Old Kilpatrick Interchange
From Roader's Digest: The SABRE Wiki
|Directional T (adapted)|
|A82, A878, A898|
|Junctions related to the A898|
|Toll Plaza Interchange|
The A898 only serves one purpose, and that is to carry traffic across the Erskine Bridge between the M8 and A82. At the northern end of the bridge, the road splits in two, for east- and westbound traffic on the A82. This large interchange, called Old Kilpatrick or Dalnottar Interchange is further complicated by a link from the A814, which despite its length glories in the number A878. As a result, what should be a fairly basic Directional-T junction becomes quite a mess. The junction effectively has three levels, with the A878 at the lowest level, the A82 in the middle and the A898 at the top.
When the roads were first numbered in 1922, the A82 followed what is now the A814 as far as Dumbarton a few miles further west. In the late 1920s, the new Great Western Road was built and initially numbered as the A876, before later becoming the rerouted A82 in 1935. It was at this time that the short A878 was created to link the old and new routes together at Old Kilpatrick. The junctions at either end would have been simple forked splits, albeit with full access. This status quo would have survived for 40-odd years until the Erskine Bridge was opened in 1971.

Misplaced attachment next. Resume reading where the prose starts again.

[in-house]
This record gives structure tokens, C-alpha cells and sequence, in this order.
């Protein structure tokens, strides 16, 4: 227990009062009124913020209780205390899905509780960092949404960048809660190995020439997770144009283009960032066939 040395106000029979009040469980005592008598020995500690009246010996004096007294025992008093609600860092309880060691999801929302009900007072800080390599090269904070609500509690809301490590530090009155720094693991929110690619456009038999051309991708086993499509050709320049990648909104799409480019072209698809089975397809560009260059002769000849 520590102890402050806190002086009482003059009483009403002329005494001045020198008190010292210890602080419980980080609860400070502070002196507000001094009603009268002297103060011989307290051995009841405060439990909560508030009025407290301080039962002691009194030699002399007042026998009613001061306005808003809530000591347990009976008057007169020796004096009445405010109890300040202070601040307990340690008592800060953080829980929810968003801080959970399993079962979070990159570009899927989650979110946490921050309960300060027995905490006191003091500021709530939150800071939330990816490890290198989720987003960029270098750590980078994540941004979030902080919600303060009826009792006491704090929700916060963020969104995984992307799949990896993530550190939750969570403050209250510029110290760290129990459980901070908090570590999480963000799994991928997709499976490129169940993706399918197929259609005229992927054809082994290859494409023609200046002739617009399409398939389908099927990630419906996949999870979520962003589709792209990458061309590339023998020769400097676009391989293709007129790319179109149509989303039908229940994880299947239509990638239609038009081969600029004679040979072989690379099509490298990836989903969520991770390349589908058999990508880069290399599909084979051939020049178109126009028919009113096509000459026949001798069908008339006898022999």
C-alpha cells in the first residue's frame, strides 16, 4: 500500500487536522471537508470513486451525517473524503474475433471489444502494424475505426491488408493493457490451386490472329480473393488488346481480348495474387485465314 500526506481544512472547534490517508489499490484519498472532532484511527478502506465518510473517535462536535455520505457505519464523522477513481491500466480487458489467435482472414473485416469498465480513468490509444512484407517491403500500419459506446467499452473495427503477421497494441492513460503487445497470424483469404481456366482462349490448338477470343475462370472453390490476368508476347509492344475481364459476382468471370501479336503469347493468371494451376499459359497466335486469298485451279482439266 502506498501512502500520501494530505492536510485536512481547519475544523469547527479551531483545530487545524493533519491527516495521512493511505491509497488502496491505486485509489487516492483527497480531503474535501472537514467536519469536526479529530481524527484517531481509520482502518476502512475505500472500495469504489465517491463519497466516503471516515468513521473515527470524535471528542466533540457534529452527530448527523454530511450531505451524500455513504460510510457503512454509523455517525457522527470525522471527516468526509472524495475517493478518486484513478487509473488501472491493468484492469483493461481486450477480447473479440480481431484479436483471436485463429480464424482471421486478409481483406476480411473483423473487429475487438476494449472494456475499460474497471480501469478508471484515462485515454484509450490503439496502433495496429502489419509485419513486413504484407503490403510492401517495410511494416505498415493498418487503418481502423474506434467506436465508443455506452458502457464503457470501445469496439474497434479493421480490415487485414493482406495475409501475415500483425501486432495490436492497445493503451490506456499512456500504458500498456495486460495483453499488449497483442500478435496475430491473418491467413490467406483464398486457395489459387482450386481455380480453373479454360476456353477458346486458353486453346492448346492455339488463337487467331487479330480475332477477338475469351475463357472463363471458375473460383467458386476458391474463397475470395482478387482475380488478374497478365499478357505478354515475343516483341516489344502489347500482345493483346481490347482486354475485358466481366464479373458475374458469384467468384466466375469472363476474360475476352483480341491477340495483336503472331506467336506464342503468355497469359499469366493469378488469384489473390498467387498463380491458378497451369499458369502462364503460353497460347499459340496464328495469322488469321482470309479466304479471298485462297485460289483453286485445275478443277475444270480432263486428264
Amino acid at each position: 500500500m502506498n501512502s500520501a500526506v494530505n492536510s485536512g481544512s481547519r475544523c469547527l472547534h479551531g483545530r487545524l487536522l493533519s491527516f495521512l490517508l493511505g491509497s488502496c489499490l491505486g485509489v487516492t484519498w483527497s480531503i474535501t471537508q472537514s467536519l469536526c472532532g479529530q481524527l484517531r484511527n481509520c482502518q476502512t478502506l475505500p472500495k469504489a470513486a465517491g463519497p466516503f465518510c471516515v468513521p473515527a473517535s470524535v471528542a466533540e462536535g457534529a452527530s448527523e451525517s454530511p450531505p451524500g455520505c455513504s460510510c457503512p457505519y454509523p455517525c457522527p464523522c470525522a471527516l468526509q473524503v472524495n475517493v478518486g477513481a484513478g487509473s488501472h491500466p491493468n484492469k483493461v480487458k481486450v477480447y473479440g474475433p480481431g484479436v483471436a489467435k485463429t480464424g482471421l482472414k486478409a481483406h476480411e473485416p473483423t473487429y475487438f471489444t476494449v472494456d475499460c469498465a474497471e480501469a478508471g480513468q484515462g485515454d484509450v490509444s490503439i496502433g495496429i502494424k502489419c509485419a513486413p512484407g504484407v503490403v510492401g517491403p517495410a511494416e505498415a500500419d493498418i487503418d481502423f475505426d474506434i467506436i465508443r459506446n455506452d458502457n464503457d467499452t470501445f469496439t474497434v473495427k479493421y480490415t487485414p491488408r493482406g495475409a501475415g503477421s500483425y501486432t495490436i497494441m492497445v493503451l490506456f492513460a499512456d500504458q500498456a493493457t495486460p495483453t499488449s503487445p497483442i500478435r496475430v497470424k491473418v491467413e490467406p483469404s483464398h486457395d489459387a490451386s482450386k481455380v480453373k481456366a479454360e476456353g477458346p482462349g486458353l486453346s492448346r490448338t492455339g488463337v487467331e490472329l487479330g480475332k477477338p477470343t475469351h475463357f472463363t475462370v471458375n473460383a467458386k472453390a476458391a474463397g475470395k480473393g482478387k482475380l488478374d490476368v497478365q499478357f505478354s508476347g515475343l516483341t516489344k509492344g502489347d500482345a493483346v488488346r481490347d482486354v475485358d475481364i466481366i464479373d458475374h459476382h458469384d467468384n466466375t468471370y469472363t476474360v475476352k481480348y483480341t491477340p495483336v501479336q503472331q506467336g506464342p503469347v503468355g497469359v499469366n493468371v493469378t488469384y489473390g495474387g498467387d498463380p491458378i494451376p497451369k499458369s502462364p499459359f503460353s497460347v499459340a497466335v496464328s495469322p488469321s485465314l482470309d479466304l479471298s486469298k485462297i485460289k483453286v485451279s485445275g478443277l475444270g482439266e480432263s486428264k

The A82 and A898 have full access in all directions. However, true to its origins the A878 is only connected to the A82, it has no access to or from the A898. In addition, city bound traffic cannot move from the A82 to the A878, although providing such a slip would not have been difficult within the junction. All of the sliproads are single lane, with the westbound A82 having two exits, one for the A898 and one for the A878, while the citybound A82 only has one onslip, the A878 and A898 slips merging beforehand. Nevertheless, the bridges and underpasses all appear to be two lanes wide, with the mainline A82 having a central reservation potentially wide enough for at least one additional lane either way.
The only other point of interest is that both of the A82 to A898 slips have a layby on them. I believe that these used to be signed for abnormal loads intending to use the Erskine Bridge, but don't recall the signs more recently.
|Erskine Bridge, Paisley (M898)|